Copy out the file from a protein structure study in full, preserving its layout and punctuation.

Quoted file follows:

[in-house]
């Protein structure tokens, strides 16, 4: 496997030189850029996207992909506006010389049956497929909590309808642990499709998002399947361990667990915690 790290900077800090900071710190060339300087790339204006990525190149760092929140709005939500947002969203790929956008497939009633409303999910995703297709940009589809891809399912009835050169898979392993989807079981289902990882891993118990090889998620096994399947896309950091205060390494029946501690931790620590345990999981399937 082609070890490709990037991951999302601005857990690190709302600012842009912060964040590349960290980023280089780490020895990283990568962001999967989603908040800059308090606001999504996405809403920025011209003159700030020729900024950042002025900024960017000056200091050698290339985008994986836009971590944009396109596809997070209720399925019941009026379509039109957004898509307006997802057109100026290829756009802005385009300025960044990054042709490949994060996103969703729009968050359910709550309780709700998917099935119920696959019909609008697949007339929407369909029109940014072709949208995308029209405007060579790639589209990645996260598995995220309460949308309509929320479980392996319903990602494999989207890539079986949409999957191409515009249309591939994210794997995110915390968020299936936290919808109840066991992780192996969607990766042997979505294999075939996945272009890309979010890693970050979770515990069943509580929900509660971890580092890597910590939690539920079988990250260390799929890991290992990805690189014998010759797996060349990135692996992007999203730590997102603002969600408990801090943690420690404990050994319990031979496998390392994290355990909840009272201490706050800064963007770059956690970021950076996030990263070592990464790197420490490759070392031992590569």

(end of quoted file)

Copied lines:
[in-house]
């Protein structure tokens, strides 16, 4: 496997030189850029996207992909506006010389049956497929909590309808642990499709998002399947361990667990915690 790290900077800090900071710190060339300087790339204006990525190149760092929140709005939500947002969203790929956008497939009633409303999910995703297709940009589809891809399912009835050169898979392993989807079981289902990882891993118990090889998620096994399947896309950091205060390494029946501690931790620590345990999981399937 082609070890490709990037991951999302601005857990690190709302600012842009912060964040590349960290980023280089780490020895990283990568962001999967989603908040800059308090606001999504996405809403920025011209003159700030020729900024950042002025900024960017000056200091050698290339985008994986836009971590944009396109596809997070209720399925019941009026379509039109957004898509307006997802057109100026290829756009802005385009300025960044990054042709490949994060996103969703729009968050359910709550309780709700998917099935119920696959019909609008697949007339929407369909029109940014072709949208995308029209405007060579790639589209990645996260598995995220309460949308309509929320479980392996319903990602494999989207890539079986949409999957191409515009249309591939994210794997995110915390968020299936936290919808109840066991992780192996969607990766042997979505294999075939996945272009890309979010890693970050979770515990069943509580929900509660971890580092890597910590939690539920079988990250260390799929890991290992990805690189014998010759797996060349990135692996992007999203730590997102603002969600408990801090943690420690404990050994319990031979496998390392994290355990909840009272201490706050800064963007770059956690970021950076996030990263070592990464790197420490490759070392031992590569």